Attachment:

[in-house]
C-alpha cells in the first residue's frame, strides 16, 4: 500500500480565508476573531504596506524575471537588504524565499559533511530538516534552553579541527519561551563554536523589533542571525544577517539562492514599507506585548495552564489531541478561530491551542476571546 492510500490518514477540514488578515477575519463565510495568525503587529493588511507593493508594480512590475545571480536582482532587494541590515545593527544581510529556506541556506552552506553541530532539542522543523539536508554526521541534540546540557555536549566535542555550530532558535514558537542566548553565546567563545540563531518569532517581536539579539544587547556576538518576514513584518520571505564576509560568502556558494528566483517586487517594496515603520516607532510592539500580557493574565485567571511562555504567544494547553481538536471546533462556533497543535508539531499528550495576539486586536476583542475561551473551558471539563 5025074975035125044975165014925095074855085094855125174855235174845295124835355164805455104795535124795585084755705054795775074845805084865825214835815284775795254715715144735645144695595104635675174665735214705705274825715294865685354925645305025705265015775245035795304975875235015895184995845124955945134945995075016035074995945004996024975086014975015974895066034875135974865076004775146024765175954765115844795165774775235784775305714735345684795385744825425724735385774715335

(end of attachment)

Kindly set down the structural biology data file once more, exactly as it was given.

[in-house]
C-alpha cells in the first residue's frame, strides 16, 4: 500500500480565508476573531504596506524575471537588504524565499559533511530538516534552553579541527519561551563554536523589533542571525544577517539562492514599507506585548495552564489531541478561530491551542476571546 492510500490518514477540514488578515477575519463565510495568525503587529493588511507593493508594480512590475545571480536582482532587494541590515545593527544581510529556506541556506552552506553541530532539542522543523539536508554526521541534540546540557555536549566535542555550530532558535514558537542566548553565546567563545540563531518569532517581536539579539544587547556576538518576514513584518520571505564576509560568502556558494528566483517586487517594496515603520516607532510592539500580557493574565485567571511562555504567544494547553481538536471546533462556533497543535508539531499528550495576539486586536476583542475561551473551558471539563 5025074975035125044975165014925095074855085094855125174855235174845295124835355164805455104795535124795585084755705054795775074845805084865825214835815284775795254715715144735645144695595104635675174665735214705705274825715294865685354925645305025705265015775245035795304975875235015895184995845124955945134945995075016035074995945004996024975086014975015974895066034875135974865076004775146024765175954765115844795165774775235784775305714735345684795385744825425724735385774715335